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Sat Sep 11, 2021, 10:24 AM

What do astronauts eat in space?



It looks like the SpaceX crew ate pretty well. However I don't think the reindeer jerky would have interested me.

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Arrow 4 replies Author Time Post
Reply What do astronauts eat in space? (Original post)
FakeNoose Sep 2021 OP
underpants Sep 2021 #1
Zorro Sep 2021 #2
DBoon Sep 2021 #3
csziggy Sep 2021 #4

Response to FakeNoose (Original post)

Sat Sep 11, 2021, 10:37 AM

1. Very interesting

Thanks

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Response to FakeNoose (Original post)

Sat Sep 11, 2021, 11:04 AM

2. What?

No prunes?

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Response to FakeNoose (Original post)

Sat Sep 11, 2021, 11:37 AM

3. fruitcake?

Is that where all the uneaten Christmas fruitcake goes?

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Response to DBoon (Reply #3)

Sat Sep 11, 2021, 01:24 PM

4. "There is only one fruitcake in the entire world, and people keep sending it to each other."

The Great Fruitcake Recycling Project: Facts

fruitcake (froot-cake) n. 1. an amalgamation of everything that you like, mushed into a monstrosity.
2. the most common, and most abused, christmas gift.
3. construction material.

There is no Christmas gift more vilified, more dreaded, and more prolific than the Fruitcake. The late, Late night talk-show host, Johnny Carson, opined that “The worst gift is fruitcake. There is only one fruitcake in the entire world, and people keep sending it to each other.” He may have been right, or nearly so. This joke is also frequently attributed to the writer Calvin Trillin, who denies being the source. Trillin says he was just passing along a theory he “had heard from someone in Denver”. He continues, “There is nothing dangerous about fruitcakes as long as people send them along without eating them.” Source: here and here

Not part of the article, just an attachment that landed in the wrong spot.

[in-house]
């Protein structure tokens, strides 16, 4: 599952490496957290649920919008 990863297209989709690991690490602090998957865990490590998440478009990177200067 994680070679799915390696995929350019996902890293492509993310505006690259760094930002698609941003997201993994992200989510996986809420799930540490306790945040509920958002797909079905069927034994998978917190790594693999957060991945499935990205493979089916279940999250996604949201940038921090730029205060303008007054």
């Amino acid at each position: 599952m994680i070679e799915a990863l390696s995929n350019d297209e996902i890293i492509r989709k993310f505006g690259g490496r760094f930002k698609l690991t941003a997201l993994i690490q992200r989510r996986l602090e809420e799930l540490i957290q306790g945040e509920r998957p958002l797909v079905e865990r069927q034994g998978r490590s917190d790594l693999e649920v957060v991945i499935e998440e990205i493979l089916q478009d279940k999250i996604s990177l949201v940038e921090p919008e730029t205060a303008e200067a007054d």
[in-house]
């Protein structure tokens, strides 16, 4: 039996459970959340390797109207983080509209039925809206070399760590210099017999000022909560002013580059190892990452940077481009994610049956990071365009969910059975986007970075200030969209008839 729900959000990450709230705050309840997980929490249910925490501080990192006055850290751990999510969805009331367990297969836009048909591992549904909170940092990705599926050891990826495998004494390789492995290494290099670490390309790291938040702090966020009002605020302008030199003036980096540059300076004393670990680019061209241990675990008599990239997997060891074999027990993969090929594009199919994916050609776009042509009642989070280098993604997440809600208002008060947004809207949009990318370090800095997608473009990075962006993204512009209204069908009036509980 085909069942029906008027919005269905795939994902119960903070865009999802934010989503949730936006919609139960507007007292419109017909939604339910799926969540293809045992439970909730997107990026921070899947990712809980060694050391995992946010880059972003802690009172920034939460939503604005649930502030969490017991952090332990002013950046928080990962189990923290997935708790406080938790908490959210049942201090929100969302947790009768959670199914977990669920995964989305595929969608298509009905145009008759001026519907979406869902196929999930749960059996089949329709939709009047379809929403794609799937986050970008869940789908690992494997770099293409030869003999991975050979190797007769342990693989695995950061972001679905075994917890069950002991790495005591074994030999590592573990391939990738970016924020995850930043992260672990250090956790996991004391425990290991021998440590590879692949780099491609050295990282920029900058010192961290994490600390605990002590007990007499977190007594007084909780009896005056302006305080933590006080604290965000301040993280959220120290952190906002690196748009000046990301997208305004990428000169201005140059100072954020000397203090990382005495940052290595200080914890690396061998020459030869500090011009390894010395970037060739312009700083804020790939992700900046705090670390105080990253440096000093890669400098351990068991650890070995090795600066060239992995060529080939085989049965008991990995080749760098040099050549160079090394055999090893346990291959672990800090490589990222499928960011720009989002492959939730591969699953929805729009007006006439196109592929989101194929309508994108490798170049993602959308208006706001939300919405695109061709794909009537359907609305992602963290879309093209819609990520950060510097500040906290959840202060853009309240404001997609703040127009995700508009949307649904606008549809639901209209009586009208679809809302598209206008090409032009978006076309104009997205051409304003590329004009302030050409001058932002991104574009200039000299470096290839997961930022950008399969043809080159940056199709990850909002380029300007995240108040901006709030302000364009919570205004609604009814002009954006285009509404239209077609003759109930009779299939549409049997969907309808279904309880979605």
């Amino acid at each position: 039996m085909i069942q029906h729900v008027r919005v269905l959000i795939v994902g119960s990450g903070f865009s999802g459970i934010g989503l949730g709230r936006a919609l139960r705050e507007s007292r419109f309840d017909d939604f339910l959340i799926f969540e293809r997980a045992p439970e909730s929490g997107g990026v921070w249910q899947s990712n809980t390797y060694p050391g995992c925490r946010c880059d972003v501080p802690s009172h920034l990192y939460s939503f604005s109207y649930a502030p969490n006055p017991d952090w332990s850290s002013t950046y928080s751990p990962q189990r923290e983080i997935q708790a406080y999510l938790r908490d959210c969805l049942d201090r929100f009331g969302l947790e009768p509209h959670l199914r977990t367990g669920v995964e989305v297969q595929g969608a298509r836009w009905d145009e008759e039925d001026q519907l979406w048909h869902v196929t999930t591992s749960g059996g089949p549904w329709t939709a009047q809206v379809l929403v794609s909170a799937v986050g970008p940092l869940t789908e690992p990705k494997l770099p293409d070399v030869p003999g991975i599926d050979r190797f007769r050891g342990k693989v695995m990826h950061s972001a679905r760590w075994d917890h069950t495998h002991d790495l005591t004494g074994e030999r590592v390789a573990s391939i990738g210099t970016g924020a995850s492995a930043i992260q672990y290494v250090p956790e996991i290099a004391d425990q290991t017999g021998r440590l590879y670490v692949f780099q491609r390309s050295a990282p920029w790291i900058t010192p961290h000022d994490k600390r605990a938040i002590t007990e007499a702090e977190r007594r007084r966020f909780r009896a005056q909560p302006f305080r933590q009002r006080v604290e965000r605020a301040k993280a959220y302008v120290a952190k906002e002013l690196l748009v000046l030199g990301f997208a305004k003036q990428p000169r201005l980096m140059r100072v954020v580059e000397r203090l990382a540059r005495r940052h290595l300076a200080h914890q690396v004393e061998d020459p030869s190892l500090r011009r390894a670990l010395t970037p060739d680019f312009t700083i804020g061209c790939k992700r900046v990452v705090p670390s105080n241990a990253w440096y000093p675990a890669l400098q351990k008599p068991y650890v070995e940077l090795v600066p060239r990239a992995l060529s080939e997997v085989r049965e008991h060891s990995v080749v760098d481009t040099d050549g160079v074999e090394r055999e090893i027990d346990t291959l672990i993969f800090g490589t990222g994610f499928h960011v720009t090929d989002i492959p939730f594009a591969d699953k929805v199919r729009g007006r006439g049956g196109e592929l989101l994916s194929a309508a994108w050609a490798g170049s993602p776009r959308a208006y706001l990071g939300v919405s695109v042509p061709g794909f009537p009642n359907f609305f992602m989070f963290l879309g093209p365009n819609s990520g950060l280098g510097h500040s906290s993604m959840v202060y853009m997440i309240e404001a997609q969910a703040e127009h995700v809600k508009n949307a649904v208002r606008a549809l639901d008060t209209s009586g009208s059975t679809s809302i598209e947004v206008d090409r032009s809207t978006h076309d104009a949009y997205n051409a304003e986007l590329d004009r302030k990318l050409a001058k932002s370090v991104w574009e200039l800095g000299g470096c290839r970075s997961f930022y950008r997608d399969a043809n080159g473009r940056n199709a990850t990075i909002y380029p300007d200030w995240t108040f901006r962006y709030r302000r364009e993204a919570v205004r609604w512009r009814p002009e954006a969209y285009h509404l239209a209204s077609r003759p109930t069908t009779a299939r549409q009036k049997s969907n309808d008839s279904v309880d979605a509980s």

According to Wikipedia (motto: if we publish it, it must be true) the earliest recipe of fruitcake from ancient Rome lists pomegranate seeds, pine nuts, and raisins that were mixed into barley mash.

What is Cooking America says that: In the early 18th century, fruitcake (called plum cakes) was outlawed entirely throughout Continental Europe. These cakes were considered as “sinfully rich.” By the end of the 18th century there were laws restricting the use of plum cake. To escape this tyranny, Europeans flooded into the United States. Mail-order fruitcakes in America began in 1913. It is our opinion that this is where the trouble started.

More: https://www.fruitcakerecycling.com/facts.html

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